Brahman-rishi Vasistha as Lord Rama’s guru

On seeing his beings suffer on earth, Lord Brahma creates Rishi Vasistha from his thought with an intention to provide everyone with a path through which sorrow can be entirely eliminated.1 As soon as Vasistha, endowed with a kamandal 2 and a rudraksha necklace, is born from Brahma’s “inexpressible maya” just like a “wave is created from a wave,” Brahma curses his son with momentary ajnana (ignorance) so that he can experience what sorrow in worldly beings is like and ask Brahma for its remedy out of curiosity. Unsurprisingly, Vasistha inquires how he got entrapped in a sorrowful world and how he could get himself released from it. Lord Brahma responds to Vasistha’s inquiry through lectures on spiritual knowledge, and Vasistha again becomes a knower of the Self. He is then instructed to transfer this knowledge about advaita to individual souls on earth.

What does Vasistha gain by liberating numerous beings from darkness? A Brahman-rishi, who experiences oneness with Brahman, never attains anything. Still, he is later blessed with the best disciple a guru can meet — Lord Rama, lectures to whom have been documented for us as the Yogavasistha.

In the Ramacharitamanasa, where love of God outshines knowledge, when Vasistha is offered the position as the family priest of the solar dynasty, he refuses at once for he is overqualified and considers family priesthood a lowly job. But when Lord Brahma informs him that the Supreme Soul will eventually incarnate in this family as a human, he gladly accepts the job, for it promises him the ultimate result of spiritual living: a darshan of Sri Rama. And during the Lord’s divine play on earth, Vasistha, in spite of being fully realized and Rama’s guru, requests Sri Rama to bless him with his never-ending bhakti.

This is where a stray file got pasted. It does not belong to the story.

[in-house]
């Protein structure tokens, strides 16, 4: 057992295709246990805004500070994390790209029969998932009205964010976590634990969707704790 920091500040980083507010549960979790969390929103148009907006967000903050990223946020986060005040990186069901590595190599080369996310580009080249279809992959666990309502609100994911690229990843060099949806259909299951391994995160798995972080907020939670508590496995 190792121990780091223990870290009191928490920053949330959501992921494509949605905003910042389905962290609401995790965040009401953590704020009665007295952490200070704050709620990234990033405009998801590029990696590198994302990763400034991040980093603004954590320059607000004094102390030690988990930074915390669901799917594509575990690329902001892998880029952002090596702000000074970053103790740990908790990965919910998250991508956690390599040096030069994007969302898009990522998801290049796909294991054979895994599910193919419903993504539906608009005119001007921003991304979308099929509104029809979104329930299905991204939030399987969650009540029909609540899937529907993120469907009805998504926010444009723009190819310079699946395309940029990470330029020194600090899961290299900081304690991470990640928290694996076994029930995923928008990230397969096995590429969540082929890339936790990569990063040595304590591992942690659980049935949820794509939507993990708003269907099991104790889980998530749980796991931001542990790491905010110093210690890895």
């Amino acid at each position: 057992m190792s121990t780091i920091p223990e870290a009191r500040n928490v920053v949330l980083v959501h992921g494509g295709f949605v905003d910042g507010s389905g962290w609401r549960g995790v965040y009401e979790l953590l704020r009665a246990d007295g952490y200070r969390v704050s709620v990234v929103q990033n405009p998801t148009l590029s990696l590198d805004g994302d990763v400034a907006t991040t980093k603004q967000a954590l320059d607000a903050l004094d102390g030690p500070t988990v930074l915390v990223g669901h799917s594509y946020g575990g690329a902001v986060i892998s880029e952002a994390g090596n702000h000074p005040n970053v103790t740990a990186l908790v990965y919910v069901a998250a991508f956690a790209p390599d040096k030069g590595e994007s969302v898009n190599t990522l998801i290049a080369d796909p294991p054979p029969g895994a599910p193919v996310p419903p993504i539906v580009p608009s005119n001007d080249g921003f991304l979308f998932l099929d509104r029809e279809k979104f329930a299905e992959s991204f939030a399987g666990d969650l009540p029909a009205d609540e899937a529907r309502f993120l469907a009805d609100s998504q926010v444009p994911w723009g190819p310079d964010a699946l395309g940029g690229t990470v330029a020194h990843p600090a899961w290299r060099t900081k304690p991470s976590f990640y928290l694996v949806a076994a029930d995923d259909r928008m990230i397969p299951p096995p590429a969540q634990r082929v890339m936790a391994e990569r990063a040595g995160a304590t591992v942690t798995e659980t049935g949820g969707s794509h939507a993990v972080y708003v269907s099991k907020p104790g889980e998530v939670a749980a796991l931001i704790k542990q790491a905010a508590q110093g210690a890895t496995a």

[1] source: the Yogavasistha
[2] kamandal is a pot filled with holy water

Goddess Kali: The One beyond thought

Kali, the Goddess with the shine of a blue lotus, is the Energy of Shiva. She is the form of Brahman for which birth, aging, death, and regeneration – are merely dance steps.

If I got this right, the Yoga Vasishtha holds that the universe in Kali’s body resembles a reflection in a mirror; it is illusory and yet true for the one who believes it to be true. If this sounds too complicated, we can reread it in even simpler words: “Kali is everything.” To memorize this should be easy but to understand its depth may again take most of us more than a lifetime and a darshan, like the one Ramakrishna Paramhansa experienced.

Luckily, for the common person, there is even a simpler option: to admit that we know nothing about Her. In line with this feel, many devotees standing in front of Her idol are often heard saying, “Mother, we do not understand much, but we are in Your refuge. Could you please take care of us?” The good part about this popular feel is its honesty, for admitting our inability to know Her may be, at times, much closer to Brahman than believing that we in the process of understanding the Great Illusion. No matter which approach we choose to worship Her, the intellectual or the emotional, it is important to be true, especially when we are communicating with Someone beyond thought…and time.

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